7. Add the flour and salt. Scrape down the sides of the bowl as needed.
  8. The batter will be fairly liquid. Scrape the batter into the prepared baking pan and spread evenly with an offset spatula. Spread it about 1/8 thick.
  9. Bake until a toothpick inserted into the wafer comes out clean, about 20 minutes.
  10. Cut the wafers into 6” rounds before completely cool (don't wait or they’ll crack). Mark the dough with an upside-down cake pan. Cut with a paring knife or small pizza cutter - or use a charlotte pan the same diameter as the cake pan.
  11. Let cool completely. 
  12. Break up remainder and use as crumb decoration for lower part of cake.
  13. You can also crisp the cake up by putting it in a low (200° F) oven.
Tangerine-infused syrup
This is for dabbing into the cake to give it more flavor.

  • Tangerine pulp    4    oz
  • Granulated sugar    4    oz
  • Yield    8    oz
  1. Place all ingredients in a stainless steel pan. Heat until mixture thickens.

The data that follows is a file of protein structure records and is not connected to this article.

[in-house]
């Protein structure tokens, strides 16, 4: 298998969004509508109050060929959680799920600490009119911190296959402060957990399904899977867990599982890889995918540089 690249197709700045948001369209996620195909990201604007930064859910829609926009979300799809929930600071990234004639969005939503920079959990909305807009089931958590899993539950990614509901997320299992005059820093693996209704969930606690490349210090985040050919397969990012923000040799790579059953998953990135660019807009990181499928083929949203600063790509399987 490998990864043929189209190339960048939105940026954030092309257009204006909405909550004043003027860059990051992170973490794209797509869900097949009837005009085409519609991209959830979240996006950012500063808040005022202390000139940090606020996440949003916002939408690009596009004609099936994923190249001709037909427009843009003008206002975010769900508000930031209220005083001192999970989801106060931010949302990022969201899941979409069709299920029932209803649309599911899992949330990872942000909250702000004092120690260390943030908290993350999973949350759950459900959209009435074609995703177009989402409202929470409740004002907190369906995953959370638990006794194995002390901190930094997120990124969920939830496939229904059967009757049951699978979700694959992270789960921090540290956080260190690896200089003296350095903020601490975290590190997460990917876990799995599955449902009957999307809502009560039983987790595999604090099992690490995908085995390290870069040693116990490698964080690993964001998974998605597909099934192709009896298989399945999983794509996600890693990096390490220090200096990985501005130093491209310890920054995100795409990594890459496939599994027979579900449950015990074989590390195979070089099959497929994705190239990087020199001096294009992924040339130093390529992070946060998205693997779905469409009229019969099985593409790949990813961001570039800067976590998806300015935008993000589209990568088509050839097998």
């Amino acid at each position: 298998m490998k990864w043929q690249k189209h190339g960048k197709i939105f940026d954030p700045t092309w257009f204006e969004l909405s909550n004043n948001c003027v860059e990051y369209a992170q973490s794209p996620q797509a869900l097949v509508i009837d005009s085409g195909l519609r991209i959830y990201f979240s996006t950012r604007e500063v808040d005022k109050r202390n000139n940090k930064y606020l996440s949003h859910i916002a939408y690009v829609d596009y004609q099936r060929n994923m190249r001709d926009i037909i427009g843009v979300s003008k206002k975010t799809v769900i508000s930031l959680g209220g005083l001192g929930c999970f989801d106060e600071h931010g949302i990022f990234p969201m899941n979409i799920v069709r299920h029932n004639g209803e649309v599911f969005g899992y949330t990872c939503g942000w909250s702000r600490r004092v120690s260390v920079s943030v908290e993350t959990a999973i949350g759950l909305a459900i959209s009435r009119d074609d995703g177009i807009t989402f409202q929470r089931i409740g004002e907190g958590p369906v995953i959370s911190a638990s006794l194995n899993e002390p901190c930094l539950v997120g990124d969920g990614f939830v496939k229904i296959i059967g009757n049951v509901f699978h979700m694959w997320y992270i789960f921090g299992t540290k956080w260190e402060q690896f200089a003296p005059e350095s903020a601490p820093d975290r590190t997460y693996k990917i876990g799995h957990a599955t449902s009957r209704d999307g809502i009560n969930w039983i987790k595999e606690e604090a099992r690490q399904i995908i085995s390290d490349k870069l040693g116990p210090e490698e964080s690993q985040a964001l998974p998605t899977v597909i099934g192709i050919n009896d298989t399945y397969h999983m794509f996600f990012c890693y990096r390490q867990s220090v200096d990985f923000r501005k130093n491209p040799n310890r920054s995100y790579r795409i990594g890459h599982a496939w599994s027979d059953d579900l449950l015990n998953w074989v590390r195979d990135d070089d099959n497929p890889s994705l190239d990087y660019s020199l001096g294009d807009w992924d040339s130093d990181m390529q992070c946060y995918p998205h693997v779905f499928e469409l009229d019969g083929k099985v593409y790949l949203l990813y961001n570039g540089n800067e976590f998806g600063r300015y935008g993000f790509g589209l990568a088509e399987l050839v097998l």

2. Remove from heat, strain through a chinois.
  3. Dab into genoise cake to give it moistness and flavor before assembling the cake.

Orange Chocolate Swiss Meringue Buttercream

This works with Italian meringue, too - just use the type you're most comfortable with.

  • Egg whites    4    oz
  • Cream of tartar    1/4    tsp
  • Sugar    8    oz
  • Vegetable shortening    2    oz
  • Butter    12    oz
  • Orange extract    1/4    tsp
  • Chocolate, melted & cooled    4    oz
  • Yield:    1 lb 14    oz
  • Place the egg whites and sugar in a stainless steel bowl on top of a bain-marie. Beat with a whip until the mixture reaches 120°F.
  • Transfer the mixture to the bowl of a mixer, whip at high speed until stiff peaks form and the meringue cools to 80°F. This is now Swiss meringue, but it could be done with Italian meringue, too. At this point, either process would work - and the following steps will be the same.
  • Little by little, add the soft butter and chocolate and continue to whip. Add each piece after the previous one has been incorporated. In the same way, whip in the shortening.
  • Continue to whip until the buttercream is smooth.
Tangerine Slices

  • Clementine mandarins, whole    20    oz
  • Yield, peeled (85%)    17    oz
  1. Peel mandarins.
  2. Separate slices
  3. Cut enough slices to go around cake in half, exposing inside of fruit. Place cut side of fruit against acetate when assembling cake.
  4. Reserve 8 slices per cake for decorating the top.